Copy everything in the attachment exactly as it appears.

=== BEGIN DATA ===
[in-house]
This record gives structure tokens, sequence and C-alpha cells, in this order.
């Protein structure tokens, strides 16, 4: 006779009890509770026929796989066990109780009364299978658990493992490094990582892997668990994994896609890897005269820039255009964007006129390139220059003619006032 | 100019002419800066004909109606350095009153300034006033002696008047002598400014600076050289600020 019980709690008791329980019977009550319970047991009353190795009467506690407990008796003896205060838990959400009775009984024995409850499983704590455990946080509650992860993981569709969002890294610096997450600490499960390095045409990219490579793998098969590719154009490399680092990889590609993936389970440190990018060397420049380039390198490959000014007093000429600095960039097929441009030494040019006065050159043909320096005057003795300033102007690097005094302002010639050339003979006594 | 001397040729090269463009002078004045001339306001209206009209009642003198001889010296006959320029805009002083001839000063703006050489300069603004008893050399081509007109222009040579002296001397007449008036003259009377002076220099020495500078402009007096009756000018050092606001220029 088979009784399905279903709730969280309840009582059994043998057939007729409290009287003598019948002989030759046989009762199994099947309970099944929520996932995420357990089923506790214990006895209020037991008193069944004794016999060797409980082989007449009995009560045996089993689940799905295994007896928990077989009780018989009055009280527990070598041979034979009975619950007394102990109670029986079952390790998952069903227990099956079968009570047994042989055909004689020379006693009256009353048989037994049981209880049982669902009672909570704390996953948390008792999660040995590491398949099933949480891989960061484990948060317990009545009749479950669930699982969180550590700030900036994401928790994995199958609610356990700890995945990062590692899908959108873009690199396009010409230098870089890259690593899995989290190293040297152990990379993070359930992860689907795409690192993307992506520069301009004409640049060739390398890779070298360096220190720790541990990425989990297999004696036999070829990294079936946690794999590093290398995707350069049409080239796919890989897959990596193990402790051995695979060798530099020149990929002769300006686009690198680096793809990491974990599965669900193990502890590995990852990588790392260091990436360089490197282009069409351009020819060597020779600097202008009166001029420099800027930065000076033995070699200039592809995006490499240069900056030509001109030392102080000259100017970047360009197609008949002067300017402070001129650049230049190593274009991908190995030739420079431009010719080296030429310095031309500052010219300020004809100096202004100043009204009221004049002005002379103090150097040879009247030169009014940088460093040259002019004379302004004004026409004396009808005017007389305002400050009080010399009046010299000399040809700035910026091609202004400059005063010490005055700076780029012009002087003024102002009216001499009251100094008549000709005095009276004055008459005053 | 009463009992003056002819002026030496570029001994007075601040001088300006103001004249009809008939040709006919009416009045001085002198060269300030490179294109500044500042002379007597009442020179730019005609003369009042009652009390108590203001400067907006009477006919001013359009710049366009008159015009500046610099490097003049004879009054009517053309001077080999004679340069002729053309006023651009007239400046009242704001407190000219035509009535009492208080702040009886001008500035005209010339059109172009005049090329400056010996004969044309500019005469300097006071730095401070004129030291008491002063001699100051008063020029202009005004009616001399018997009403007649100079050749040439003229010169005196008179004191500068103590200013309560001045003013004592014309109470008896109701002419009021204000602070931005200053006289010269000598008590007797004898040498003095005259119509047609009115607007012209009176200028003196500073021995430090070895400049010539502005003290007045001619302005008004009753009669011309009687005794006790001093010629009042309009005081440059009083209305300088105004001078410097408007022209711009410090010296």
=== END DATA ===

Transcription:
[in-house]
This record gives structure tokens, sequence and C-alpha cells, in this order.
């Protein structure tokens, strides 16, 4: 006779009890509770026929796989066990109780009364299978658990493992490094990582892997668990994994896609890897005269820039255009964007006129390139220059003619006032 | 100019002419800066004909109606350095009153300034006033002696008047002598400014600076050289600020 019980709690008791329980019977009550319970047991009353190795009467506690407990008796003896205060838990959400009775009984024995409850499983704590455990946080509650992860993981569709969002890294610096997450600490499960390095045409990219490579793998098969590719154009490399680092990889590609993936389970440190990018060397420049380039390198490959000014007093000429600095960039097929441009030494040019006065050159043909320096005057003795300033102007690097005094302002010639050339003979006594 | 001397040729090269463009002078004045001339306001209206009209009642003198001889010296006959320029805009002083001839000063703006050489300069603004008893050399081509007109222009040579002296001397007449008036003259009377002076220099020495500078402009007096009756000018050092606001220029 088979009784399905279903709730969280309840009582059994043998057939007729409290009287003598019948002989030759046989009762199994099947309970099944929520996932995420357990089923506790214990006895209020037991008193069944004794016999060797409980082989007449009995009560045996089993689940799905295994007896928990077989009780018989009055009280527990070598041979034979009975619950007394102990109670029986079952390790998952069903227990099956079968009570047994042989055909004689020379006693009256009353048989037994049981209880049982669902009672909570704390996953948390008792999660040995590491398949099933949480891989960061484990948060317990009545009749479950669930699982969180550590700030900036994401928790994995199958609610356990700890995945990062590692899908959108873009690199396009010409230098870089890259690593899995989290190293040297152990990379993070359930992860689907795409690192993307992506520069301009004409640049060739390398890779070298360096220190720790541990990425989990297999004696036999070829990294079936946690794999590093290398995707350069049409080239796919890989897959990596193990402790051995695979060798530099020149990929002769300006686009690198680096793809990491974990599965669900193990502890590995990852990588790392260091990436360089490197282009069409351009020819060597020779600097202008009166001029420099800027930065000076033995070699200039592809995006490499240069900056030509001109030392102080000259100017970047360009197609008949002067300017402070001129650049230049190593274009991908190995030739420079431009010719080296030429310095031309500052010219300020004809100096202004100043009204009221004049002005002379103090150097040879009247030169009014940088460093040259002019004379302004004004026409004396009808005017007389305002400050009080010399009046010299000399040809700035910026091609202004400059005063010490005055700076780029012009002087003024102002009216001499009251100094008549000709005095009276004055008459005053 | 009463009992003056002819002026030496570029001994007075601040001088300006103001004249009809008939040709006919009416009045001085002198060269300030490179294109500044500042002379007597009442020179730019005609003369009042009652009390108590203001400067907006009477006919001013359009710049366009008159015009500046610099490097003049004879009054009517053309001077080999004679340069002729053309006023651009007239400046009242704001407190000219035509009535009492208080702040009886001008500035005209010339059109172009005049090329400056010996004969044309500019005469300097006071730095401070004129030291008491002063001699100051008063020029202009005004009616001399018997009403007649100079050749040439003229010169005196008179004191500068103590200013309560001045003013004592014309109470008896109701002419009021204000602070931005200053006289010269000598008590007797004898040498003095005259119509047609009115607007012209009176200028003196500073021995430090070895400049010539502005003290007045001619302005008004009753009669011309009687005794006790001093010629009042309009005081440059009083209305300088105004001078410097408007022209711009410090010296």